This week I am focusing on the persistent problem of healthcare fraud. For healthcare providers, the challenge of compliance and avoiding enforcement risks is particularly difficult.
The Justice Department and Health and Human Services had another record year in their battle against healthcare fraud. DOJ recovered over $2.3 billion in False Claims Act cases involving the healthcare industry. Since 2009, DOJ has exceeded $2 billion in False Claims Act recoveries in the healthcare industry.
This continuing trend of aggressive civil enforcement, however, is being supplemented with new criminal prosecution schemes and tactics typically reserved for organized crime and narcotics trafficking organizations. Federal prosecutors are using an array of charging schemes and evidence gathering techniques to charge healthcare fraud “enterprises” with an array of serious federal crimes.
To bring even more pressure, DOJ recently announced it is screening all false claim act submissions by relators to determine if a criminal probe is warranted. This is a smart move, considering that many false claims act cases involve potential fraud crimes. By making criminal prosecution a priority, DOJ is sending a strong message to the healthcare industry.
DOJ relies on aggressive criminal prosecutions developed by HEAT investigators in high-risk jurisdictions like Miami, Detroit, New Orleans and Houston. Outside these jurisdictions, DOJ relies on Medicare Fraud Strike Forces to prosecute fraud cases.
The Medicare Strike Force schedules an annual nationwide takedown to highlight the issue of healthcare fraud. This year, in May 2014, DOJ and HHS-OIG announced charges against 90 individuals in six cities for Medicare fraud schemes involving approximately $260 million in false billings. Twenty-seven of the 90 individuals charged were doctors, nurses, and other medical professionals.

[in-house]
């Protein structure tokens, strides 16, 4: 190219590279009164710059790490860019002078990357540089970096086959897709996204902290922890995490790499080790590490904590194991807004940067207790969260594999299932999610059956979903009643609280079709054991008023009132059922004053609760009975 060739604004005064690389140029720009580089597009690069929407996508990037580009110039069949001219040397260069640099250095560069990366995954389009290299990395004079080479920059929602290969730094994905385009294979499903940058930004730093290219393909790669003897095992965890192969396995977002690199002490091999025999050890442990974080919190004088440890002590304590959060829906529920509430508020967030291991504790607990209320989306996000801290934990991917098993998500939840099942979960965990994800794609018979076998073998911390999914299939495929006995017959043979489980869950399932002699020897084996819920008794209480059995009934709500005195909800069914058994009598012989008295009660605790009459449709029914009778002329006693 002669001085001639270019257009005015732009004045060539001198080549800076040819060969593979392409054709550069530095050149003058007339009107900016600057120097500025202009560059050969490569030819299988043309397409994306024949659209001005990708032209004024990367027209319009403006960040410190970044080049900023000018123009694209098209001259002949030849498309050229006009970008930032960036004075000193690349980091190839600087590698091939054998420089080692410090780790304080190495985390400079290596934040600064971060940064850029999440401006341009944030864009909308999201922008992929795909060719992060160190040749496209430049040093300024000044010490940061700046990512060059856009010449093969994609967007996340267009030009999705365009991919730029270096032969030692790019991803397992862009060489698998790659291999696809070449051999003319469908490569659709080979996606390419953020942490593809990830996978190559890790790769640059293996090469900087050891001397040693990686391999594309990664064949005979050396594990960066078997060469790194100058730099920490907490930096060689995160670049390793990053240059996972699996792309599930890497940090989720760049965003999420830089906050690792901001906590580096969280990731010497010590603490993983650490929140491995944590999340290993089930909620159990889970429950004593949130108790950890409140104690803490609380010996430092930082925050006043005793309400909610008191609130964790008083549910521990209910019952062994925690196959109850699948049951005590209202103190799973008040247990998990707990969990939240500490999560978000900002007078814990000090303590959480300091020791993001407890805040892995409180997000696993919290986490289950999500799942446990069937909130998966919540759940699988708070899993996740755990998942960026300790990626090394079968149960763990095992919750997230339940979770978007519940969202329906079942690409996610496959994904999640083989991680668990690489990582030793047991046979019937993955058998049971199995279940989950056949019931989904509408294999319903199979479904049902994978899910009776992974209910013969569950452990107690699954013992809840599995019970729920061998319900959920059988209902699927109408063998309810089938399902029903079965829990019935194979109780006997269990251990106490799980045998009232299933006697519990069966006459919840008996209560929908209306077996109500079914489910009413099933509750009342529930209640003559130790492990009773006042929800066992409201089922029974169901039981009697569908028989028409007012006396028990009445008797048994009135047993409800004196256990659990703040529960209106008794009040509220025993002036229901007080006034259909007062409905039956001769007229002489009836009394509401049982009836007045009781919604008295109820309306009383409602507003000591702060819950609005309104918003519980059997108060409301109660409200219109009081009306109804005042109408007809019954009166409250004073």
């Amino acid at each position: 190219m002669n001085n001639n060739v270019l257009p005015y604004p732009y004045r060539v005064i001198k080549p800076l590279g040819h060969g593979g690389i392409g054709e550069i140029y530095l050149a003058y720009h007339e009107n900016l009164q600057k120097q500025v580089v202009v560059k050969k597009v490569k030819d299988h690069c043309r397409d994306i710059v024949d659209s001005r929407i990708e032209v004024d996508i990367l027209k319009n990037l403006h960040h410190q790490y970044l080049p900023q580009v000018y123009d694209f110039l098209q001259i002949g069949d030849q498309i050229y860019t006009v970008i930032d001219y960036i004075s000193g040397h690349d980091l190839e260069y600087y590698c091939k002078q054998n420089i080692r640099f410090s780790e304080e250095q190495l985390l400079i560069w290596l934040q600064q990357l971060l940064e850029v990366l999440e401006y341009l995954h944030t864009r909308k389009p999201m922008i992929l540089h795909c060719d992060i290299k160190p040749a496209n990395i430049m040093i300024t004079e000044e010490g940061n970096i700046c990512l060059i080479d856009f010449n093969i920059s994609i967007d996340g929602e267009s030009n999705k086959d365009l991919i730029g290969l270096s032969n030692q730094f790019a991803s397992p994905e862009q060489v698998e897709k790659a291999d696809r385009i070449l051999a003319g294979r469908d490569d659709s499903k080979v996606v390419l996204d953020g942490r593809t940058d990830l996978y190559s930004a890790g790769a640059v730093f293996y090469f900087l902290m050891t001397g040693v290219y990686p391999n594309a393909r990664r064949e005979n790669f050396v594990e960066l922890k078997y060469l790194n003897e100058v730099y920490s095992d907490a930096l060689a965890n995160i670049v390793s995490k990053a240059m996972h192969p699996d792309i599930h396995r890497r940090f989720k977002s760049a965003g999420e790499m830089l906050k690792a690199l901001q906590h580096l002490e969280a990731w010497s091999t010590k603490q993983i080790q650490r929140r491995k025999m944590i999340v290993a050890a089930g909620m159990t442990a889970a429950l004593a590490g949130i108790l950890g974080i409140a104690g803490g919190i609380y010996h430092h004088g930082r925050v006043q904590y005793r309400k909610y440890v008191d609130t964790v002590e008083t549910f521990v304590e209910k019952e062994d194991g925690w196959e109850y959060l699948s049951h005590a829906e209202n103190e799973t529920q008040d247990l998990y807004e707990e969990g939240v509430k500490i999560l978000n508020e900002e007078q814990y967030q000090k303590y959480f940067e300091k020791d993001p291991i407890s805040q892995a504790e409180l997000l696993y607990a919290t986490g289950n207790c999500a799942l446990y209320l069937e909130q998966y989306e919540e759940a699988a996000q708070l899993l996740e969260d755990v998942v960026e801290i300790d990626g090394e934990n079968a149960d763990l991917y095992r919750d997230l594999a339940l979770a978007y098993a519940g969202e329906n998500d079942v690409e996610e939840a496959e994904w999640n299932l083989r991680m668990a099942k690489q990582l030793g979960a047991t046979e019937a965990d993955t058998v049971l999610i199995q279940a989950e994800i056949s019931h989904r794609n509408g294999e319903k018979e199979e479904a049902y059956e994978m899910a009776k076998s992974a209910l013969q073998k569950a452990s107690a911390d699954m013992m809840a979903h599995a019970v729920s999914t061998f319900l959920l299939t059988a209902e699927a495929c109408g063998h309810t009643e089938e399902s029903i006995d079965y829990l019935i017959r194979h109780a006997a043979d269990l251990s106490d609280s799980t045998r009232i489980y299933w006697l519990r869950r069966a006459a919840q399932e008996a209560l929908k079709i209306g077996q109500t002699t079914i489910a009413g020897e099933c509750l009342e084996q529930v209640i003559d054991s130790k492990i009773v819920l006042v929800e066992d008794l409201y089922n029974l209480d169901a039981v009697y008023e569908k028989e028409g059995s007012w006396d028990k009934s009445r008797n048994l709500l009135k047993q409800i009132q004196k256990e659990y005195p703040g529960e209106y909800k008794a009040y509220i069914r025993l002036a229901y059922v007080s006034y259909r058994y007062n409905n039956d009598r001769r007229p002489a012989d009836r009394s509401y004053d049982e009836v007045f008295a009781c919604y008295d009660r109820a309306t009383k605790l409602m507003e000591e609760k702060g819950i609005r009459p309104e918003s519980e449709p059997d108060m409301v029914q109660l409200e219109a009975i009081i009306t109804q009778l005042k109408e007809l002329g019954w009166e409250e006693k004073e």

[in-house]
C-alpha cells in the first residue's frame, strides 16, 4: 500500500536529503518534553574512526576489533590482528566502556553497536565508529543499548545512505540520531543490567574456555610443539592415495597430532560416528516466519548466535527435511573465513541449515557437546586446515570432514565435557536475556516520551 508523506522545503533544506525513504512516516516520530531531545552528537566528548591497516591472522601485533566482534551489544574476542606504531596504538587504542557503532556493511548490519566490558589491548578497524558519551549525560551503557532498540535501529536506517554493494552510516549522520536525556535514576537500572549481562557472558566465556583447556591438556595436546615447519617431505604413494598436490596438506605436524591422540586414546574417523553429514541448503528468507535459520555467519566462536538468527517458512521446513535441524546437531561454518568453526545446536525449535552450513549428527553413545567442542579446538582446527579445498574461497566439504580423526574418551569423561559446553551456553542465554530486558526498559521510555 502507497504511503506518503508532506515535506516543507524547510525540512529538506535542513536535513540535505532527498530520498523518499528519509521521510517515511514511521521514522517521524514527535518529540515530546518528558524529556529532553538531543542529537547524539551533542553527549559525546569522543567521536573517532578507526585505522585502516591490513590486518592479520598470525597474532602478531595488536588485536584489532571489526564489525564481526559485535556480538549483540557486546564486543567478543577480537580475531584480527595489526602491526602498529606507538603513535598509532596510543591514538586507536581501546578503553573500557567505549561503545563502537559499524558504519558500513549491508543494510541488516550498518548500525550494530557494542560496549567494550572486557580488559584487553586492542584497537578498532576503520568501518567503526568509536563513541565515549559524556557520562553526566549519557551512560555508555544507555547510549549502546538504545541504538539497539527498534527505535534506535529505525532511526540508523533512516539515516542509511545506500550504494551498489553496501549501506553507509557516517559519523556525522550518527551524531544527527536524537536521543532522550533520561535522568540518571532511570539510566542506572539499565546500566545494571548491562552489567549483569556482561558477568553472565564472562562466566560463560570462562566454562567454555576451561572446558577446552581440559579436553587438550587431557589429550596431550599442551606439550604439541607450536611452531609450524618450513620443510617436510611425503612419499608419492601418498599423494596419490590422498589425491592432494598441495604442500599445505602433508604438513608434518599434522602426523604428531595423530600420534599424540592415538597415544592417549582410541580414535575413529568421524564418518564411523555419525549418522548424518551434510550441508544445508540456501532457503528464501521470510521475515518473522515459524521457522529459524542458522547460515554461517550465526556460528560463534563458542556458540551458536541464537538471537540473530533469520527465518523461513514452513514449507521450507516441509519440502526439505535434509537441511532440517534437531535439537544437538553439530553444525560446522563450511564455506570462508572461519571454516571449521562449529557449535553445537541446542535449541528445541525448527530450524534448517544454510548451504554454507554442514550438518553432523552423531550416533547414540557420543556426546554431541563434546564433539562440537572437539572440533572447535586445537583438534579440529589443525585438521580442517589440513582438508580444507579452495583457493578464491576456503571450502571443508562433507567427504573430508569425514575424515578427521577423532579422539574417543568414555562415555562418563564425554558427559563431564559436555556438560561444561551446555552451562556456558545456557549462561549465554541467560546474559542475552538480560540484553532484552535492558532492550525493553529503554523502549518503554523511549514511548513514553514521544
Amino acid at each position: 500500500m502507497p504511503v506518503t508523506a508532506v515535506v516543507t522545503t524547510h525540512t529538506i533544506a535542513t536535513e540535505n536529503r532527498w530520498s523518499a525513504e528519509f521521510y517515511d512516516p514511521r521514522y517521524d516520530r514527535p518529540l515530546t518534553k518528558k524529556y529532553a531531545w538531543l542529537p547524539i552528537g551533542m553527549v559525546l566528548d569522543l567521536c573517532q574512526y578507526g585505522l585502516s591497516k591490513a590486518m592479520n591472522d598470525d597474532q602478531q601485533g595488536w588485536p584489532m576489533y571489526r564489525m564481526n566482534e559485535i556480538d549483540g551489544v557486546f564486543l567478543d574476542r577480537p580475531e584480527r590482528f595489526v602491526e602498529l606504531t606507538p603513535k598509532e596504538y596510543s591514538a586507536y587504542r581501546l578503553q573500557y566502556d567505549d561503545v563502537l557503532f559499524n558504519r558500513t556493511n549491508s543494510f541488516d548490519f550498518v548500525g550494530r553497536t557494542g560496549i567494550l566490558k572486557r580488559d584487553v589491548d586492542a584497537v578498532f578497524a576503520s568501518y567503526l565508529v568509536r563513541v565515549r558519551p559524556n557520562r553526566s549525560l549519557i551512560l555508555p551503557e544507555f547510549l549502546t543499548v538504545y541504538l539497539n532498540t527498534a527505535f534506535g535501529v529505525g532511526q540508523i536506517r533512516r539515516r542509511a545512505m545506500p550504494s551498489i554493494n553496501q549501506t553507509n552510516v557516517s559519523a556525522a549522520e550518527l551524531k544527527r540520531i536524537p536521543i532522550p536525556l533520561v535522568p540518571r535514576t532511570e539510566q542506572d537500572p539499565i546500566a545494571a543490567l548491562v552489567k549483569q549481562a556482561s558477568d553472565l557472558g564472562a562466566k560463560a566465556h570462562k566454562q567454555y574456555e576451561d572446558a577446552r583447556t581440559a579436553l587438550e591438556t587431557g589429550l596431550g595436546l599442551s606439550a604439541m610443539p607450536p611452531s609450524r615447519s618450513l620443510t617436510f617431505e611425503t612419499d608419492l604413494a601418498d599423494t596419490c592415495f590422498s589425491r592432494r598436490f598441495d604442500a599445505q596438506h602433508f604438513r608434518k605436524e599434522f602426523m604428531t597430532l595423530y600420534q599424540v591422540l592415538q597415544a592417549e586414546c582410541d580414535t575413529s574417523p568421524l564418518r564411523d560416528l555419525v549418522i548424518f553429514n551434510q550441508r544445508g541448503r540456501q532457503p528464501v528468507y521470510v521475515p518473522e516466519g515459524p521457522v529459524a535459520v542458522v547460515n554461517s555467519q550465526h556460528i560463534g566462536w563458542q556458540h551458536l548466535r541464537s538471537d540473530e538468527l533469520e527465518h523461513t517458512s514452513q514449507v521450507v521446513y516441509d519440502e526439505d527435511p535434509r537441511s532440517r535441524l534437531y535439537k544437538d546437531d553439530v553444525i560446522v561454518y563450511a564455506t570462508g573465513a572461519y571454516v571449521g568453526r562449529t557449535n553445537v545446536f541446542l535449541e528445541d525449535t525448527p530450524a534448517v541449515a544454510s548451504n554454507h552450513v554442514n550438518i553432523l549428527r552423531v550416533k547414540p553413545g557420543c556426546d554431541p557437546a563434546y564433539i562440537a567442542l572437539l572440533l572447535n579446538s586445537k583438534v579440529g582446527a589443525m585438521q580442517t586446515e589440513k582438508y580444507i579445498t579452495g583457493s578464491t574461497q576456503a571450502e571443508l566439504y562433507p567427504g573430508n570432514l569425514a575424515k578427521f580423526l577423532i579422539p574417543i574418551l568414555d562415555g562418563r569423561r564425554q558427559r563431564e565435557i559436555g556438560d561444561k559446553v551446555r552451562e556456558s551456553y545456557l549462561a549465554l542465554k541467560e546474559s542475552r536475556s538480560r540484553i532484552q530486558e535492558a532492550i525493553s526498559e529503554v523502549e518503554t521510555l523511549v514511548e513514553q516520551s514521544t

Some of the more important trends in DOJ’s civil and criminal enforcement strategy over the last year are outlined below:
Focus on Providers – DOJ and HHS have targeted hospitals, clinics, home healthcare and skilled nursing facilities for enforcement actions. That makes sense since they are the largest users of Medicare funds. Hospitals, in particular, are targeted for enforcement actions. Community Health Systems paid $98 million, and Amedisys (home healthcare) paid $150 million, respectively, in civil settlements.
Following the Money – DOJ has signaled its intention to follow the proceeds of healthcare fraud and prosecute those who launder proceeds. In one case, DOJ prosecuted a check cashing business for its role in a wide-ranging healthcare fraud scheme.
Using All the Tools – DOJ extended its healthcare fraud mandate and prosecuted individuals for wire fraud and securities violations. Beyond these tools, DOJ has used false statements, obstruction and other criminal offenses to rack up charges against defendants involved in healthcare fraud.
Charging Professionals – DOJ has prioritized prosecution of professionals for healthcare fraud, including doctors, physician assistants, nurses and others who may be involved in fraud schemes.
Quality of Care – DOJ is pushing the envelope when it comes to criminal cases for quality of care issues. In most criminal cases involving this theory, DOJ is able to show that the fraudsters provided worthless services. DOJ will push the criminal prosecution of cases where fraudsters provide substandard care – the line drawing issues in these cases will be interesting and courts will inevitably be drawn into these cases to define appropriate cases for criminal prosecution.
Judges have little tolerance for Medicare fraudsters and have imposed significant sentences on criminals. They are more than happy to send these fraudsters to jail for significant terms of incarceration.
For example, a Louisiana psychiatrist was sentenced to approximately seven years in prison and $43.5 million in restitution, as well as forfeiture of proceeds, for his role in a Medicare fraud scheme involving mental health centers. Also, in October 2014, a physician’s assistant in a Medicare fraud scheme was sentenced to 15 years in prison following his conviction after trial for health care fraud.
As healthcare fraud becomes more criminalized, professionals and other providers will be regular targets of enforcement actions.